OTTAWA; TORONTO—Ethnic groups in Canada who have been targeted by racism throughout the country’s history are already lining up for $25-million announced in yesterday’s federal budget for awareness programs.
The government is setting aside the money, to be spent over three years by community groups, not individuals, for commemorative programs to ensure Canadians never forget shameful episodes like the head tax on Chinese immigrants and the internment of Ukrainians during the world wars.
“The announcement is very welcome news,” said Professor Lubomyr Luciuk, director of research for the Ukrainian Canadian Civil Liberties Association. “We believe that a settlement involving acknowledgment, the restitution of the internees’ confiscated wealth, and its application to various commemorative and educational projects will be of benefit to all Canadians.”
The association is looking for historical markers to remember those who died while imprisoned in the internment camps. It also wants to establish a museum at the site of the Cave and Basin camp at Banff National Park. The Canadian Jewish Congress, meanwhile, wants a historical marker in Halifax harbour to commemorate the country’s refusal to allow the landing of the St. Louis in 1939. The ship carried more than 900 Jewish refugees fleeing Nazi Germany. “We will work with the department of Canadian Heritage to include memorialization of the St. Louis in this new program as a tool for education and sensitization for future generations,” said CJC president Ed Morgan.
More details of the program will be known in the coming weeks.
Remembering Canada’s past and celebrating its heritage was a big item in yesterday’s budget, with Ottawa pumping $1.6-billion over the next five years into culture, diversity and sport. Money will be put toward multiculturalism programs, preserving heritage sites and commemoration of war veterans.
“It is important that Canadians learn more about the ever-increasing diversity that characterizes Canadian society,” the budget documents said.
A part of the money—$45-million in the 2005-06 fiscal year—will be used toward “celebrating Canada’s history.” The federal government will help fund centennial year celebrations, such as those held this year in Alberta and Saskatchewan. About $6-million a year will also support commemoration activities for war veterans.
The government announced yesterday that it will renew a series of funds that were scheduled to expire this year.
A large chunk of the new money will extend the Tomorrow Starts Today program, a federal government initiative that supports Canadian arts and culture. The program was recently extended another year, and yesterday’s budget keeps it around for four more with an injection of $688-million.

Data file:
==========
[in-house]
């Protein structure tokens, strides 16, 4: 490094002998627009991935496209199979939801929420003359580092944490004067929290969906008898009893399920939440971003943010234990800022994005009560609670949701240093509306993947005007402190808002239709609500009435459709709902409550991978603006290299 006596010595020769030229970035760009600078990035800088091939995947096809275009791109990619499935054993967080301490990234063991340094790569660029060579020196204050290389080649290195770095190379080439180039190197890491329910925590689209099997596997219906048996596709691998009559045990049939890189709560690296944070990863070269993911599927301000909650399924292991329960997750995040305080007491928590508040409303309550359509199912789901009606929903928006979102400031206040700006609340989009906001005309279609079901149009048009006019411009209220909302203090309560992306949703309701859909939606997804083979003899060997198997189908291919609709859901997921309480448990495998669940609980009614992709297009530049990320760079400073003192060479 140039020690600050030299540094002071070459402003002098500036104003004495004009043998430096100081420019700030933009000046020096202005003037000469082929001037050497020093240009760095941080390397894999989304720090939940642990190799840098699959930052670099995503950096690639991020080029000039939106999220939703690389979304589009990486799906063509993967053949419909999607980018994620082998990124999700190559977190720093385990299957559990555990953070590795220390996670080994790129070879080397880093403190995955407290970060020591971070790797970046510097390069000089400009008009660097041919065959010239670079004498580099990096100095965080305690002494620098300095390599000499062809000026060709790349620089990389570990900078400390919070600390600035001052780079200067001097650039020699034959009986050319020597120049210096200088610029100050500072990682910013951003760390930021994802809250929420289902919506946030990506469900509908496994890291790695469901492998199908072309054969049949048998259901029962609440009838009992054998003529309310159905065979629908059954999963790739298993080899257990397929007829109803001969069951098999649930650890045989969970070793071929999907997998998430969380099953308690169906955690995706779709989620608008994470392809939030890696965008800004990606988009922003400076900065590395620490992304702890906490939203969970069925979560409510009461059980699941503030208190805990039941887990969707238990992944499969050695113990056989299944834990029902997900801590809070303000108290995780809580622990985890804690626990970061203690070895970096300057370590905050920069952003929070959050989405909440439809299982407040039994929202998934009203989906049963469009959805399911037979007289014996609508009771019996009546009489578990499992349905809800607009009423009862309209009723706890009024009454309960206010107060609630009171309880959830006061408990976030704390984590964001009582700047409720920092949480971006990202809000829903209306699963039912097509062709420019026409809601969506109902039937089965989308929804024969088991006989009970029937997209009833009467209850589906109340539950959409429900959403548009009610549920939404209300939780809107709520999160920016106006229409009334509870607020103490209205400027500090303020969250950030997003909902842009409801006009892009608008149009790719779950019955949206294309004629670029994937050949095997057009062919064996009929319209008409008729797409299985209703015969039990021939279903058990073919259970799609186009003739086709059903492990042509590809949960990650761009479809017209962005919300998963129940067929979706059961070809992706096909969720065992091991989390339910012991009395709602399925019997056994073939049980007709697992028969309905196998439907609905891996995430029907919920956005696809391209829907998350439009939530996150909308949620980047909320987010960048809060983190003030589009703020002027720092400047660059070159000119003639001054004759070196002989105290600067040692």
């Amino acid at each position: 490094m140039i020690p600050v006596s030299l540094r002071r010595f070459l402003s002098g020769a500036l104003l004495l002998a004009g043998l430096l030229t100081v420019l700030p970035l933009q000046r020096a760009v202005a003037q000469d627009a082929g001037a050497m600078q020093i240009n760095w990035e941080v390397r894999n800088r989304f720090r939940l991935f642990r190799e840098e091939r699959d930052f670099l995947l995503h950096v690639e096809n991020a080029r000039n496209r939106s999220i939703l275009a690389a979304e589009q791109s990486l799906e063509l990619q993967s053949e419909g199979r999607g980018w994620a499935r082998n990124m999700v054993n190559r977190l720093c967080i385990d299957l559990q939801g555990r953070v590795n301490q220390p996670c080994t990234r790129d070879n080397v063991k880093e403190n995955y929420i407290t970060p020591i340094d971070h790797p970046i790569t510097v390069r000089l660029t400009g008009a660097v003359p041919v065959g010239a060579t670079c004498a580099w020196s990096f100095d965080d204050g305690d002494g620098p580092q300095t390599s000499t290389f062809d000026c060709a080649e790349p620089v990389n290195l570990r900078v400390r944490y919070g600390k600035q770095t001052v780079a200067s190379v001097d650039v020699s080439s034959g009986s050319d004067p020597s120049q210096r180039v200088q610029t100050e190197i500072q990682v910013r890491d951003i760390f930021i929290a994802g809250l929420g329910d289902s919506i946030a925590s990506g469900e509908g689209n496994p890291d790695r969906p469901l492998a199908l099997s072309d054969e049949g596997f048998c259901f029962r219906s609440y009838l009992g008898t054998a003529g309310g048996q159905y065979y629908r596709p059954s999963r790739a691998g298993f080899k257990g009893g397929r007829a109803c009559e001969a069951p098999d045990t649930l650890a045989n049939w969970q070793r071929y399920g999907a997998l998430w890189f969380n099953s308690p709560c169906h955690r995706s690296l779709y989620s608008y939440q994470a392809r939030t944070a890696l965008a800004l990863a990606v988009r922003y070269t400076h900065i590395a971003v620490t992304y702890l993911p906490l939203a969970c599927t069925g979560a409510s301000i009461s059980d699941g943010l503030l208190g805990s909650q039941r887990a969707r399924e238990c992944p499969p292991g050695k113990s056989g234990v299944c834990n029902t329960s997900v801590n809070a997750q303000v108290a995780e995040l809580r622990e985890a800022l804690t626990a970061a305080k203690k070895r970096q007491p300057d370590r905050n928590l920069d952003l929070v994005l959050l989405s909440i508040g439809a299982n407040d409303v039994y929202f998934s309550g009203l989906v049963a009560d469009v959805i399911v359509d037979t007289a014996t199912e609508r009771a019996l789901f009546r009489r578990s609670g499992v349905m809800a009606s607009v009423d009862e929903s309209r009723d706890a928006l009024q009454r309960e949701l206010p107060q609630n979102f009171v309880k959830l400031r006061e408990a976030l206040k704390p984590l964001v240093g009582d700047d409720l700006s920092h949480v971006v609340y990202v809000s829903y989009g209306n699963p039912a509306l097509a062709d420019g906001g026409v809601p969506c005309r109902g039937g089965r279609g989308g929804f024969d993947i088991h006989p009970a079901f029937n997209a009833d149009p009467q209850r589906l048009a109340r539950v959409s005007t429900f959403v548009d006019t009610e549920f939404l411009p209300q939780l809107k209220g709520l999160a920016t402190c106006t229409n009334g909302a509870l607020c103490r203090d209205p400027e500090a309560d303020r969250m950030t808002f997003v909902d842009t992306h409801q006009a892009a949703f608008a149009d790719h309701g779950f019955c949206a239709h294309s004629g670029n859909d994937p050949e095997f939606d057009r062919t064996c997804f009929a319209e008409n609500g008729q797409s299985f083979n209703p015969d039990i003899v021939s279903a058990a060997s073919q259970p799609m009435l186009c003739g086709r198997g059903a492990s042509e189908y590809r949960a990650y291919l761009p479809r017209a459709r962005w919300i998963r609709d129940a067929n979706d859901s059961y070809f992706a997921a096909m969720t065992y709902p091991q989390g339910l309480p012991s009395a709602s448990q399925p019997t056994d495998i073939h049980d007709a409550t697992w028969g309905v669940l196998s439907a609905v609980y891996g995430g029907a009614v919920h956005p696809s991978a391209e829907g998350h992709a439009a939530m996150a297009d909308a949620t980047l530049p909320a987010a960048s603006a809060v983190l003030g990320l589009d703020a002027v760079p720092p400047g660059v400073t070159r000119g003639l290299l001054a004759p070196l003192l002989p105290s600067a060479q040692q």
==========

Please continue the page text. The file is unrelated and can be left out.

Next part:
“This multiyear investment will help create stability within the arts and culture community by providing predictable levels of funding in the years to come,” the budget documents stated.
Rookie Heritage Minister Liza Frulla said she was “ecstatic” over yesterday’s budget and what it portends for artists and culture groups.
However, Canada’s largest arts lobby group, the Canadian Conference of the Arts, cautioned the five-year extension should just be “the foundation on which increased funding for culture can be built.” Topping up funding by $172-million each fiscal year through 2010 “will not adequately address growing financial needs,” it said.
Yesterday’s budget granted CBC a continuation of the additional $60-million it has been receiving since 2001. The one-year allocation “will allow us to continue what we’ve been doing,” a CBC spokesman said from Ottawa. But it won’t contribute to the ambitious refinancing of local and regional programming for which the CBC says it needs an additional $83-million.
The spokesman said CBC is “disappointed’ “ that the finance minister did not blend the $60-million into the Crown corporation’s base funding, as the House of Commons Standing Committee on Canadian Heritage had recommended earlier.
Tom Godfrey, Toronto Sun, Feb. 24
TORONTO-AREA immigrant groups say yesterday’s budget gave them their first cash influx in five years. Of the $398 million in new money given to the immigration department by Finance Minister Ralph Goodale, some $298 million will be dished out to immigrant groups and $100 million to streamline and speed up the processing system.
“We haven’t had an increase of funding in five years,” Immigration Minister Joe Volpe said yesterday.
“This is a significant investment for immigration.”
He said a “Going to Canada” website is being created on which potential immigrants worldwide can find out if they’re qualified to come here, fill out an application online and then track the processing times.
Volpe said his goal is to have potential immigrants find out within six months if they can come to Canada.
The funding was welcomed by dozens of cash-strapped groups who work with newcomers in the Toronto-area. More than 60% of all immigrants to Canada settle here.
Mario Calla, head of COSTI Immigrant Services, said agencies have been starved for cash for years.
“This is a good and badly needed investment,” Calla said.
He said a lack of funding forced some newcomers to live in poverty. Resettlement groups are paid by Ottawa to provide language, training and other skills for newcomers.
Volpe also said Canada has joined the U.S., Australia and Norway in accepting 2,000 Vietnamese boat people who are stranded and deemed stateless in the Philippines. He said relatives in Canada will be given a chance to sponsor some of the boat people, who will be given special status here.
The exodus of “boat people” started 30 years ago when communist forces took over South Vietnam. Canada resettled more than 100,000 refugees in the late 1970s.